I love Harry Potter.
When we moved to Montreal for my residency in family medicine, I was too cheap to buy the next two Harry Potter books, so I read at least one book in French, for free, from the library. To my surprise, it wasn't as funny. The jokes didn't translate. The funniest part was me figuring out that bouledogue meant bulldog. So I broke down and bought the books in English, which turned out to be a great investment, because after I caught gastroenteritis from one of my little patients on paediatrics, I ended up reading the first four books over and over again.
Harry Potter and the Goblet of Fire was my hands-down favourite. The Quiddich! The tournament! Ron and Hermione! The agony of Cho! Dragons! Merpeople! The heartbreaking but necessary ending. Oy oy oy oy oy oy oy, to quote another one of my patients.
The magic wavered during Order of the Phoenix. Harry was so angry, Umbridge so unbearable, that I finished it and all the other books, but I closed my heart. I read the battle scenes quickly, bracing myself for the deaths of people I loved. I never re-opened books 5 to 7 again.
It's only in the past few months, starting the series with my ten-year-old son, Max, that the magic has not only returned, but doubled, tripled, and had quintuplets. I had re-read the first four books, of course. But it took me until a good halfway through OOP (Order of the Phoenix) with Max before I finally pushed everything aside and said, "Nobody bother me until I finish this book." Then I re-read the last two books and found them much better than I'd remembered. Yes, even the epilogue.
I dragged my children on a two-hour drive to their first-ever Harry Potter unveiling. I was working the next day, and they fell asleep on the way there and back, so we only stayed for about half an hour, but I'm glad I did it. I wished I could've made it to the parties in Winnipeg (thousands gathered in Assinboine Park) and Calgary (transformed into Diagon Alley!).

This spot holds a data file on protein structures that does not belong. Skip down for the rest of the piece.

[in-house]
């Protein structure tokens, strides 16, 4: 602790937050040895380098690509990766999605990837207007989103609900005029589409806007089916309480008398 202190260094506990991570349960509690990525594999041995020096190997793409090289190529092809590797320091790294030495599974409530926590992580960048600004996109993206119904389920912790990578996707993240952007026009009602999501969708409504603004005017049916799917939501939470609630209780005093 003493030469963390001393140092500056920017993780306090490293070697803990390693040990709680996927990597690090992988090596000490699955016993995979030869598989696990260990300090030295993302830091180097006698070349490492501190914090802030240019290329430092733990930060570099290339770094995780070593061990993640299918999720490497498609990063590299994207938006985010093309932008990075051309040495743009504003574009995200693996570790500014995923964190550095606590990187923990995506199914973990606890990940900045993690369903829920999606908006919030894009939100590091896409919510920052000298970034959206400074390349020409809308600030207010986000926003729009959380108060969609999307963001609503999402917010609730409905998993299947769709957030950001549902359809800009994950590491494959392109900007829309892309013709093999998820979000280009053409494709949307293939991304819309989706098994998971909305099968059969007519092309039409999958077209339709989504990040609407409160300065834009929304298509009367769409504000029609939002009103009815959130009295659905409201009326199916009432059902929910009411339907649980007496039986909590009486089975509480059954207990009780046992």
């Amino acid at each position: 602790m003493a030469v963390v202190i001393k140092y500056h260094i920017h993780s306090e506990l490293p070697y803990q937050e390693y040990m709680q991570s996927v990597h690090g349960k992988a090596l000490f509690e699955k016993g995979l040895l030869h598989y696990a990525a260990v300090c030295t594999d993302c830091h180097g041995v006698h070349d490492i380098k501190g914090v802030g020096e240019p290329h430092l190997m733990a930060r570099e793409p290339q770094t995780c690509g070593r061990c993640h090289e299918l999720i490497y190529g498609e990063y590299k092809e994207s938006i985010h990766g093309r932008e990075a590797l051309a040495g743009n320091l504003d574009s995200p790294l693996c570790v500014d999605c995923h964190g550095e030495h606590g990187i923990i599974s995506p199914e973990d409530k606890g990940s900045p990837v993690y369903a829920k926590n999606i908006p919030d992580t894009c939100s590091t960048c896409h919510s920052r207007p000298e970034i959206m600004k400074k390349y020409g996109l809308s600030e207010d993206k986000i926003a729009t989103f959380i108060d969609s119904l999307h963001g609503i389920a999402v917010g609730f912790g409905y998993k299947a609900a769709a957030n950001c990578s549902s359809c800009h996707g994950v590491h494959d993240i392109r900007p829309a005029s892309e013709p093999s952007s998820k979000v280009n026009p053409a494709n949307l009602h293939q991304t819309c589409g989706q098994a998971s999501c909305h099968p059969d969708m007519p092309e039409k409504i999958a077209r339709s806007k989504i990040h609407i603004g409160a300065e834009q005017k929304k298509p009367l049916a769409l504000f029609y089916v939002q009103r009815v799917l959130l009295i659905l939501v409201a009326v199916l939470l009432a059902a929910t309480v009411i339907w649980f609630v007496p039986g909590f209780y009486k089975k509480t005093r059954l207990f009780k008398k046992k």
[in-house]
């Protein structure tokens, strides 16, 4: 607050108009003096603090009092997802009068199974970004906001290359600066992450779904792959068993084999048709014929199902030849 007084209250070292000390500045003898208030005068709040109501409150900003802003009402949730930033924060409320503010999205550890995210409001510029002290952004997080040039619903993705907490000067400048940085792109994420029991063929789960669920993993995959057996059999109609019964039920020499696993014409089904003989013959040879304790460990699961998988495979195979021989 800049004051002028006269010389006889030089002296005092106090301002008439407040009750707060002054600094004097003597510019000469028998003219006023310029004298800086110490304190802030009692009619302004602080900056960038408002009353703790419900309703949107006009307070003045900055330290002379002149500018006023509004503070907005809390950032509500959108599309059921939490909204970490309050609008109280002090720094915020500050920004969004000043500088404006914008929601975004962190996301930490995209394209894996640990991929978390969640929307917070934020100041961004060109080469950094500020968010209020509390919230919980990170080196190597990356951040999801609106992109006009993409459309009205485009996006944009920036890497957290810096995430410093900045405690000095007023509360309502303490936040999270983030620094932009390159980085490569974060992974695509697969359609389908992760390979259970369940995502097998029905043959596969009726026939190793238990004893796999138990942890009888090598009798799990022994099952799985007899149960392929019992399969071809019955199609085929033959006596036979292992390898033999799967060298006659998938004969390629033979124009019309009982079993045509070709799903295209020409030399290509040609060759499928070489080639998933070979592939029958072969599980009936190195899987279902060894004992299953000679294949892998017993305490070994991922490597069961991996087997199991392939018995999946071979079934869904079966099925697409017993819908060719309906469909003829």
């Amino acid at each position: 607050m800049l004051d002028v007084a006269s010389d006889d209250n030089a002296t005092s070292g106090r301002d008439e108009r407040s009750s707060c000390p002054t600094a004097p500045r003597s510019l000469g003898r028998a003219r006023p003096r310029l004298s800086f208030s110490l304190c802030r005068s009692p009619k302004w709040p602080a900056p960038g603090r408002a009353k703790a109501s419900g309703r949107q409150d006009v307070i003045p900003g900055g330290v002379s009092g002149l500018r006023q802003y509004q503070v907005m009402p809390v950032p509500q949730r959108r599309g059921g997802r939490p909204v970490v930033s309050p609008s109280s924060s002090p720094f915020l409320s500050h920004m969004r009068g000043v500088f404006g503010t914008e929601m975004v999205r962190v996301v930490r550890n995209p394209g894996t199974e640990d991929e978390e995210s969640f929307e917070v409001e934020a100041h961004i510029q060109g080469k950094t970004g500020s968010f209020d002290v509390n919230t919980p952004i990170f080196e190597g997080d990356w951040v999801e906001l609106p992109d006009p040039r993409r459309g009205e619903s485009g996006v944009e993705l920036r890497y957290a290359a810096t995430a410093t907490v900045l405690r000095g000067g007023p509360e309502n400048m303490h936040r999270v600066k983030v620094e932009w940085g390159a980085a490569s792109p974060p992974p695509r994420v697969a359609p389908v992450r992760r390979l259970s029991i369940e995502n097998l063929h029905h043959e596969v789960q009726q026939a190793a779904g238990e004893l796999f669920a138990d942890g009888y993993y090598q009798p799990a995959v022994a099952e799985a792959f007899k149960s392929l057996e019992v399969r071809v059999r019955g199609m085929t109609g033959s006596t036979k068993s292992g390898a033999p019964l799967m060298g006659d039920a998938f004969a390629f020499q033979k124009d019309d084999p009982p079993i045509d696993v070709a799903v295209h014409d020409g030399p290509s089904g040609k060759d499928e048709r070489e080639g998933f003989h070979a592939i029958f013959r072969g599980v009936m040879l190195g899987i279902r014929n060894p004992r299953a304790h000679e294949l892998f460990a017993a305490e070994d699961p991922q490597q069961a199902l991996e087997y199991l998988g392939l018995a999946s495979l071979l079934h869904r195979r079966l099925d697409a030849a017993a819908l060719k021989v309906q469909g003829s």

So, on July 31st, Harry Potter and JK Rowling's birthday, I had to work in the emergency department from 0800 to 1800. I wore a white shirt, a tie, and a velvet jacket in their honour. But I hadn't stayed past midnight the night before to buy a copy of Harry Potter and the Cursed Child, so I'd either have to buy an e-copy after work, make a special drive in for a paper copy on my day off, make my husband pick one up, or do without until they shipped a copy to my rural house.
Enter Tiff, a fellow HP mega-fan and unit coordinator. On her break, she headed to the bookstore and picked up a copy for her and a copy for me. Mischief managed!
I finished reading Harry Potter and the Cursed Child this morning. It wasn't as complex and finely-wrought as the novels, but it still made me think about good and evil, and I teared up more than once.
I don't want to imagine a world without Harry Potter. Not only do I love the stories, the author, and the fact that JK Rowling supports charities, but there are studies on how Harry Potter and other fiction can create empathy, especially in young readers. Plus other fantasy authors, like Linda DeMeulemeester, have benefited from the rising demand for new worlds.
Is it any wonder that our baby was born with a lightning scar? ;)
Thank you for all you've done.
02 August 2016
13 August 2013
by Dale Andrews
In 1968 or 1969 Paul McCartney said a wistful and startling thing in an interview. He said the Beatles had discussed the idea of going out on the road as a bar-band named Randy and the Rockets. They would wear hokey capes and masks à la Count Five, he said, so no one would recognize them, and they would just have a rave-up, like in the old days.
When the interviewer suggested they would be recognized by their voices, Paul seemed at first startled … and then a bit appalled.
Why I Was Bachman